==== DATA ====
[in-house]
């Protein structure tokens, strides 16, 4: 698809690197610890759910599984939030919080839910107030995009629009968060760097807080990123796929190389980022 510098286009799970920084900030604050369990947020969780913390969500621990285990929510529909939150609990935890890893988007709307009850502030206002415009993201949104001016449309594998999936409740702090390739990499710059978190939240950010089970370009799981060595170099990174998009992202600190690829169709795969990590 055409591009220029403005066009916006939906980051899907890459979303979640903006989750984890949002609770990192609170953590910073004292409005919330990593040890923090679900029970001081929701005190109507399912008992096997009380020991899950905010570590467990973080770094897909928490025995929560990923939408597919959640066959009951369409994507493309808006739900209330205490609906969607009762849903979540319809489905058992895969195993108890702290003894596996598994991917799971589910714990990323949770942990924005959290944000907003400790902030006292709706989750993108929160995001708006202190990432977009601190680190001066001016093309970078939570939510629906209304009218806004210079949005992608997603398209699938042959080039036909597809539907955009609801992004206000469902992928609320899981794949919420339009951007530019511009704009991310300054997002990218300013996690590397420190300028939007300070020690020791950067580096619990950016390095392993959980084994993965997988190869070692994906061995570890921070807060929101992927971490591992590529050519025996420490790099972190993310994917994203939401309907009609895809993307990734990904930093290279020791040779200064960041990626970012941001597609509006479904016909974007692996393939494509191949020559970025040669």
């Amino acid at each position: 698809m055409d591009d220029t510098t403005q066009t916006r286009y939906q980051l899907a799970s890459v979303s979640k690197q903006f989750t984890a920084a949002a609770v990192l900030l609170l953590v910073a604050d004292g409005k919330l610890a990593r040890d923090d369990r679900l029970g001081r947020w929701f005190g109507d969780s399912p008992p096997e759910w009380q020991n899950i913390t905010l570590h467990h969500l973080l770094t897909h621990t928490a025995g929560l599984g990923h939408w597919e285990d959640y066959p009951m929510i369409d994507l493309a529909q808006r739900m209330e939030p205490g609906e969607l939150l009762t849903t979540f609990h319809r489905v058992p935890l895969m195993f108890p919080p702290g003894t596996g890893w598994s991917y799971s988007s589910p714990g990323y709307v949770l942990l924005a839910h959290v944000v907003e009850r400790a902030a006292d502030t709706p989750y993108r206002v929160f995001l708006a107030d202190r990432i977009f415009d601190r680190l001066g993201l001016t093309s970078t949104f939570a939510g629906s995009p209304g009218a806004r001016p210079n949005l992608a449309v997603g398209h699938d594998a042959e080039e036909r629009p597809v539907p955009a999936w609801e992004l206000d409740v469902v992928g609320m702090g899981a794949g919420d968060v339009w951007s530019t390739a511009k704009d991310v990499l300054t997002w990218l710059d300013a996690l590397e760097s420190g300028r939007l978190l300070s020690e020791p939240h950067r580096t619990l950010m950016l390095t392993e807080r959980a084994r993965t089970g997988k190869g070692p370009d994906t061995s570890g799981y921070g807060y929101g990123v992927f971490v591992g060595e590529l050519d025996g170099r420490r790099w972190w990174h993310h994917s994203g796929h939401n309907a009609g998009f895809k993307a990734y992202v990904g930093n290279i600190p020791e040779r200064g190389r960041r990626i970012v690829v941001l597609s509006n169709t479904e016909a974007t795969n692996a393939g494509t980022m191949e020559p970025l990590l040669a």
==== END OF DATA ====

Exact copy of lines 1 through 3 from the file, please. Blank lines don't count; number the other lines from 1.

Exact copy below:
[in-house]
């Protein structure tokens, strides 16, 4: 698809690197610890759910599984939030919080839910107030995009629009968060760097807080990123796929190389980022 510098286009799970920084900030604050369990947020969780913390969500621990285990929510529909939150609990935890890893988007709307009850502030206002415009993201949104001016449309594998999936409740702090390739990499710059978190939240950010089970370009799981060595170099990174998009992202600190690829169709795969990590 055409591009220029403005066009916006939906980051899907890459979303979640903006989750984890949002609770990192609170953590910073004292409005919330990593040890923090679900029970001081929701005190109507399912008992096997009380020991899950905010570590467990973080770094897909928490025995929560990923939408597919959640066959009951369409994507493309808006739900209330205490609906969607009762849903979540319809489905058992895969195993108890702290003894596996598994991917799971589910714990990323949770942990924005959290944000907003400790902030006292709706989750993108929160995001708006202190990432977009601190680190001066001016093309970078939570939510629906209304009218806004210079949005992608997603398209699938042959080039036909597809539907955009609801992004206000469902992928609320899981794949919420339009951007530019511009704009991310300054997002990218300013996690590397420190300028939007300070020690020791950067580096619990950016390095392993959980084994993965997988190869070692994906061995570890921070807060929101992927971490591992590529050519025996420490790099972190993310994917994203939401309907009609895809993307990734990904930093290279020791040779200064960041990626970012941001597609509006479904016909974007692996393939494509191949020559970025040669």
């Amino acid at each position: 698809m055409d591009d220029t510098t403005q066009t916006r286009y939906q980051l899907a799970s890459v979303s979640k690197q903006f989750t984890a920084a949002a609770v990192l900030l609170l953590v910073a604050d004292g409005k919330l610890a990593r040890d923090d369990r679900l029970g001081r947020w929701f005190g109507d969780s399912p008992p096997e759910w009380q020991n899950i913390t905010l570590h467990h969500l973080l770094t897909h621990t928490a025995g929560l599984g990923h939408w597919e285990d959640y066959p009951m929510i369409d994507l493309a529909q808006r739900m209330e939030p205490g609906e969607l939150l009762t849903t979540f609990h319809r489905v058992p935890l895969m195993f108890p919080p702290g003894t596996g890893w598994s991917y799971s988007s589910p714990g990323y709307v949770l942990l924005a839910h959290v944000v907003e009850r400790a902030a006292d502030t709706p989750y993108r206002v929160f995001l708006a107030d202190r990432i977009f415009d601190r680190l001066g993201l001016t093309s970078t949104f939570a939510g629906s995009p209304g009218a806004r001016p210079n949005l992608a449309v997603g398209h699938d594998a042959e080039e036909r629009p597809v539907p955009a999936w609801e992004l206000d409740v469902v992928g609320m702090g899981a794949g919420d968060v339009w951007s530019t390739a511009k704009d991310v990499l300054t997002w990218l710059d300013a996690l590397e760097s420190g300028r939007l978190l300070s020690e020791p939240h950067r580096t619990l950010m950016l390095t392993e807080r959980a084994r993965t089970g997988k190869g070692p370009d994906t061995s570890g799981y921070g807060y929101g990123v992927f971490v591992g060595e590529l050519d025996g170099r420490r790099w972190w990174h993310h994917s994203g796929h939401n309907a009609g998009f895809k993307a990734y992202v990904g930093n290279i600190p020791e040779r200064g190389r960041r990626i970012v690829v941001l597609s509006n169709t479904e016909a974007t795969n692996a393939g494509t980022m191949e020559p970025l990590l040669a």